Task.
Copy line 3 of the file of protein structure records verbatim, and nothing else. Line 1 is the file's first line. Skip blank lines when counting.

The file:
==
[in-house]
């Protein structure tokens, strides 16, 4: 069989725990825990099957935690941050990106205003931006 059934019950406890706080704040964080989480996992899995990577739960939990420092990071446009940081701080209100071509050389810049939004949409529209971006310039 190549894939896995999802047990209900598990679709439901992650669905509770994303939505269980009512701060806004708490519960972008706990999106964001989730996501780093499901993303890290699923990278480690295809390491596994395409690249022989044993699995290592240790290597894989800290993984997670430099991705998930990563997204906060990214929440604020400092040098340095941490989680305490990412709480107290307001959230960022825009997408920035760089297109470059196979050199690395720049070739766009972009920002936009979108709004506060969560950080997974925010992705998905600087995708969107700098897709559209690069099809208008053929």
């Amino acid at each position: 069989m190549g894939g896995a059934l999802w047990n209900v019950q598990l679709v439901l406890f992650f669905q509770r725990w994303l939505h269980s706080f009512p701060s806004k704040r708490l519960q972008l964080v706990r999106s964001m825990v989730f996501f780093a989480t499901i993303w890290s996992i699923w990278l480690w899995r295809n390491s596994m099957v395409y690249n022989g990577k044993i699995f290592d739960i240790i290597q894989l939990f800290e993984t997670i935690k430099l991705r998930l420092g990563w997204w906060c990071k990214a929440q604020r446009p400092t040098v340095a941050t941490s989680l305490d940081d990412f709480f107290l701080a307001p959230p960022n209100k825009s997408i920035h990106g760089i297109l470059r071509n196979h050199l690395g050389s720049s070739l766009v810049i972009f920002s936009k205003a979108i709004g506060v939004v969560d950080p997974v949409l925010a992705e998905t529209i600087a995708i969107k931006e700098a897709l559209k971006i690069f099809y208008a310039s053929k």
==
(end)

């Amino acid at each position: 069989m190549g894939g896995a059934l999802w047990n209900v019950q598990l679709v439901l406890f992650f669905q509770r725990w994303l939505h269980s706080f009512p701060s806004k704040r708490l519960q972008l964080v706990r999106s964001m825990v989730f996501f780093a989480t499901i993303w890290s996992i699923w990278l480690w899995r295809n390491s596994m099957v395409y690249n022989g990577k044993i699995f290592d739960i240790i290597q894989l939990f800290e993984t997670i935690k430099l991705r998930l420092g990563w997204w906060c990071k990214a929440q604020r446009p400092t040098v340095a941050t941490s989680l305490d940081d990412f709480f107290l701080a307001p959230p960022n209100k825009s997408i920035h990106g760089i297109l470059r071509n196979h050199l690395g050389s720049s070739l766009v810049i972009f920002s936009k205003a979108i709004g506060v939004v969560d950080p997974v949409l925010a992705e998905t529209i600087a995708i969107k931006e700098a897709l559209k971006i690069f099809y208008a310039s053929k």